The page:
The show is not over, it is just the beginning

SPU’s theatre department leaps its first hurdle, giving hope for this year’s season

Micah Lim, Staff Reporter

Theatre is the art of performance. Through spoken word, acting, and stage design, the cumulative effort of a production moves an audience to emotion. Unfortunately, in a time such as the global pandemic, theatrics have been severely undercut. 

Professor Richard Lorig, chair of Seattle Pacific University’s theatre department, expresses the hardship COVID-19 has brought upon the theatre department’s community. 

“In terms of the spirit of making art, it’s taken a big hit. It’s been really difficult for us to come to terms with the fact that we cannot be together communally creating art,” Lorig said over Zoom. “The heart of our training here at SPU is collaboration with each other. There’s a certain amount of it that gets lost when you can’t be in-person.”

Since the start of the quarter, SPU’s performing arts have gone to great measures to maintain community and creatively produce theatrical content for the rest of the year. 

Professor Candance Vance, head of performance, notions that art is not without adaptability, regardless of the circumstances. 

“Artistic flexibility is mandatory for creative survival right now,” said Vance over Zoom. 

The cancellation of shows during last spring quarter was a call to action. Something had to be done to keep theatre going.

“Faculty and students together were like ‘what can we do?’. If this is going to be our reality right now, students only get one shot at college, so what can we do to make it the best it can be,” said Vance. 

As part of the department’s Theatre Reimagined Program, The Shakers Online Workshop was hosted Monday, Nov 9, to compensate for last year’s cancelled production of Arlene Hutton’s “The Shakers of Mount Lebanon Will Hold a Peace Conference This Month”. 

Minutes before the event, Sophie Saxton, theatre major and student employee for the department, gave a quick rundown of the event.

“Tonight is a staged reading. ‘Staged’ as in it’s over an online platform. About ninety percent of the cast for last year’s show have accepted to do this and what they’re gonna do is read the show as if they are the characters,” Saxon said over Zoom.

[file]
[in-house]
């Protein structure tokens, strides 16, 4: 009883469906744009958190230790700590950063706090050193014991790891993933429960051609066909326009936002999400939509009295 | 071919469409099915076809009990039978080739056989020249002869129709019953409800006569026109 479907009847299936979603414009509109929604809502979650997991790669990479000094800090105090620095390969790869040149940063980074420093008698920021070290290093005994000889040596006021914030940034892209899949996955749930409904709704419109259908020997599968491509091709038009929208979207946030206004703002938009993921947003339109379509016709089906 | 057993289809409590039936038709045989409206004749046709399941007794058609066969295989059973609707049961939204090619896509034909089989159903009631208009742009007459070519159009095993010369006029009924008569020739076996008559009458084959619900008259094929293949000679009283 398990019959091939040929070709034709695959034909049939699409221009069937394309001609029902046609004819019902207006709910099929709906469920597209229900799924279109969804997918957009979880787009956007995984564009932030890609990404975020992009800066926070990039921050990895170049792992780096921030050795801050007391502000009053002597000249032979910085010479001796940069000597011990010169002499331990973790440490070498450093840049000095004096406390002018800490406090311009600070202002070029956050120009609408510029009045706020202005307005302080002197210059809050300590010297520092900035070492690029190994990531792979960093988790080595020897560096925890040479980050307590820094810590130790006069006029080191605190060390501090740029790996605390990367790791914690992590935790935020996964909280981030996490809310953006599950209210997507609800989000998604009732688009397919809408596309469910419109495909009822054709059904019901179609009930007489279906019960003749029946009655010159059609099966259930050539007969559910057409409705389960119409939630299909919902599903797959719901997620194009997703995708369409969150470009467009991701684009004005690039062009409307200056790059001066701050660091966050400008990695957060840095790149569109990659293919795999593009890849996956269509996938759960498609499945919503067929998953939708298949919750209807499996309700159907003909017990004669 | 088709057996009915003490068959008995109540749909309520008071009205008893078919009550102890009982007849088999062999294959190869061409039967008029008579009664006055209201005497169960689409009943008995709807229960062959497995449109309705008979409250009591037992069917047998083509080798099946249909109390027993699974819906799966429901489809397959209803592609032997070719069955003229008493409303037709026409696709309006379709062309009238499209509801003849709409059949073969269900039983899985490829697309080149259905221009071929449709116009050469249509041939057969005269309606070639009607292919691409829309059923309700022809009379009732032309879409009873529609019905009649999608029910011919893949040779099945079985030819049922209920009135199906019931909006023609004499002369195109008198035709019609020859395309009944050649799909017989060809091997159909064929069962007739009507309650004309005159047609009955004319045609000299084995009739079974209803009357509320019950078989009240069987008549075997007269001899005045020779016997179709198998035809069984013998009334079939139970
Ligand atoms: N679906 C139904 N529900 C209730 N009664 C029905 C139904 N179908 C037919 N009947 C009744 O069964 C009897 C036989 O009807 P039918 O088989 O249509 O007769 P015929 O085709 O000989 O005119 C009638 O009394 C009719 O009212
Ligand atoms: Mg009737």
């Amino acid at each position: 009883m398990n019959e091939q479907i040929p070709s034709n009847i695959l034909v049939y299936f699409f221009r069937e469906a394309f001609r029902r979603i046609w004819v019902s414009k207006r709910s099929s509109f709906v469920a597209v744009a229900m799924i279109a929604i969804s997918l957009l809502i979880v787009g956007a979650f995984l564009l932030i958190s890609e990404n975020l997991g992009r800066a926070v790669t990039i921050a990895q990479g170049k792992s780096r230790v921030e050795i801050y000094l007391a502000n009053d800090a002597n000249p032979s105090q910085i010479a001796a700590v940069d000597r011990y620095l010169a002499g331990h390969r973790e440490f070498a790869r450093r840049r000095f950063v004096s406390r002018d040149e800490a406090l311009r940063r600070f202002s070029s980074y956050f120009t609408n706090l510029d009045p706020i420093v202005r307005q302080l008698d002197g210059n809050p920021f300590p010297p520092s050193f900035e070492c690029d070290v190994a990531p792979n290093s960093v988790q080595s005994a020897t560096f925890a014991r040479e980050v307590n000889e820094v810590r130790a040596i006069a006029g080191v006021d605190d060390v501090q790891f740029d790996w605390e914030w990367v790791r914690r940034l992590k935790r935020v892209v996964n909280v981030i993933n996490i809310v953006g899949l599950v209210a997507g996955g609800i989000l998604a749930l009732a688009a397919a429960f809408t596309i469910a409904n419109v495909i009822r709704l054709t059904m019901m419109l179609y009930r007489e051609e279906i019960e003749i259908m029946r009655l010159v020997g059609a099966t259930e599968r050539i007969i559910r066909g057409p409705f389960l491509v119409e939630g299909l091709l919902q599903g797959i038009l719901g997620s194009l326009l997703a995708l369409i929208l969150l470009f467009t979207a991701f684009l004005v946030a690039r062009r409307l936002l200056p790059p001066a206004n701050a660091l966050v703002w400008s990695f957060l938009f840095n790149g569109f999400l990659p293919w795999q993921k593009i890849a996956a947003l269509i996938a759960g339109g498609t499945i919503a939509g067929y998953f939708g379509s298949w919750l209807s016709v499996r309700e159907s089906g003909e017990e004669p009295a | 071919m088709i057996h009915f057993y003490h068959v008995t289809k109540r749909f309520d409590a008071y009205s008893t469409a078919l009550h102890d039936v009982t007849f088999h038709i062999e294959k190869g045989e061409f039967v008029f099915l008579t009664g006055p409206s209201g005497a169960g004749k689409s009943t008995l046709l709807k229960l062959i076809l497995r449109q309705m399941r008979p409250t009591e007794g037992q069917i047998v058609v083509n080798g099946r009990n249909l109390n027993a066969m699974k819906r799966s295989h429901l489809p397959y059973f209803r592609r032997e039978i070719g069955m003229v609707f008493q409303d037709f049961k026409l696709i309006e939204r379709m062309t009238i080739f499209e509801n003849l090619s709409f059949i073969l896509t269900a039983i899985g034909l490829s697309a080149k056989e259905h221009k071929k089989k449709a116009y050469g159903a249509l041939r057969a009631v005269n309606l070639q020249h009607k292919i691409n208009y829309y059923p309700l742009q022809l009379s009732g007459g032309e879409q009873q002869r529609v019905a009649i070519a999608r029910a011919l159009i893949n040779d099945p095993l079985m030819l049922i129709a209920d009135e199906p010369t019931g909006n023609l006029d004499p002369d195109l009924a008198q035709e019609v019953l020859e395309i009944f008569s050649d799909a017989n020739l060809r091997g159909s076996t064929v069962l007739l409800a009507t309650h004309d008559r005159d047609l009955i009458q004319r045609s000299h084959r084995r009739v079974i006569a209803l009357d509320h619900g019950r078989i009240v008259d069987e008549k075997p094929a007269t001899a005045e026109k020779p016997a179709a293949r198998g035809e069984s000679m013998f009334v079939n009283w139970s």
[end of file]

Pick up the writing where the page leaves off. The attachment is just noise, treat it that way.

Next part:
This event is unique in that both the playwright, Arlene Hutton, and director, Marianne Savell, have actively been a part of the production process to enhance and perfect the performance. 

 “It’s so cool that our students are able to work with both Marianne and Arlene and see firsthand the  relationship between playwright and director on a new work. It’s a unique niche,” said Vance. 

For the playwright, this was an opportunity for her to closely examine the play and perfect aspects of it throughout its rolling world premiere. Saxton stated that SPU’s performance was incredibly helpful in achieving this result. 

“Through this process it’s given her the opportunity to reconsider choices she may have made and possibly rewrite and rework it. That’s why it’s a ‘workshop’,” said Saxton. 

The performance was a success that fulfilled many of the disheartened feelings COVID-19 had left on the actors and actresses, especially SPU alums who had participated in the reading. In anticipation of the rest of this year’s season, The Shakers Online Workshop has given confidence to future events, such as the The Midsummer Project and Devised Play. 

“For our winter show, we’re bringing in director CT Doescher and he will be leading the Midsummer Project. He’s going to be doing a workshop for students who want to be more familiar with working with Shakespearian texts” said professor Lorig. 

The process will be tackling questions of identity within A Midsummer Night’s Dream and the result of a three week casting and rehearsing process will be the production of online performances. 

“We’re gonna do three episodes to explore questions of identity,” said Vance. “There will be performances over Zoom of these scenes and then a curated discussion.”

What would have been a staged performance of Midsummer has been adapted to tackle identity, a theme many students have had to tackle during quarantine. 

However, in truly characterizing the global pandemic, forums for the Devised Play Project have been hosted this fall to compile the emotions, discourse, and opinions students hold towards the global pandemic. 

“This is such an unusual situation and the material doesn’t necessarily exist to facilitate what we want to do for performance that is mostly online, so we’re creating our own,” said Lorig. 

Professor Vance will be synthesizing the active discussions within the forums into a script that is expected to be written and performed by spring quarter.  

“What’s [students] experience of life in 2020?” asked Vance. “As you can imagine, based on different individuals, there’s a variety of answers and we’re using all that. We’re culling all the research together right now.”

As a student that is part of this, Saxton expresses that the process is very exciting. 

“As a senior, I get to be part of something that is being created from nothing. This is coming from SPU students and their influence with the designers of SPU staff and faculty. Whatever we come up with in the end we can know that that was all us,” said Saxton. 

In the success of the Shaker’s Workshop and planning for Winter and Spring events, SPU’s theatre department has proved that a fruitful season is well within reach. Creativity and ambition from the students, staff, and faculty have amounted to a collective hope. 

“One thing that’s so exciting about theatre is that it’s a collaborative art form,” said Vance. “I bring my piece, you bring your piece, they bring their piece, and the sum of all that together is greater than anything we could have done individually.”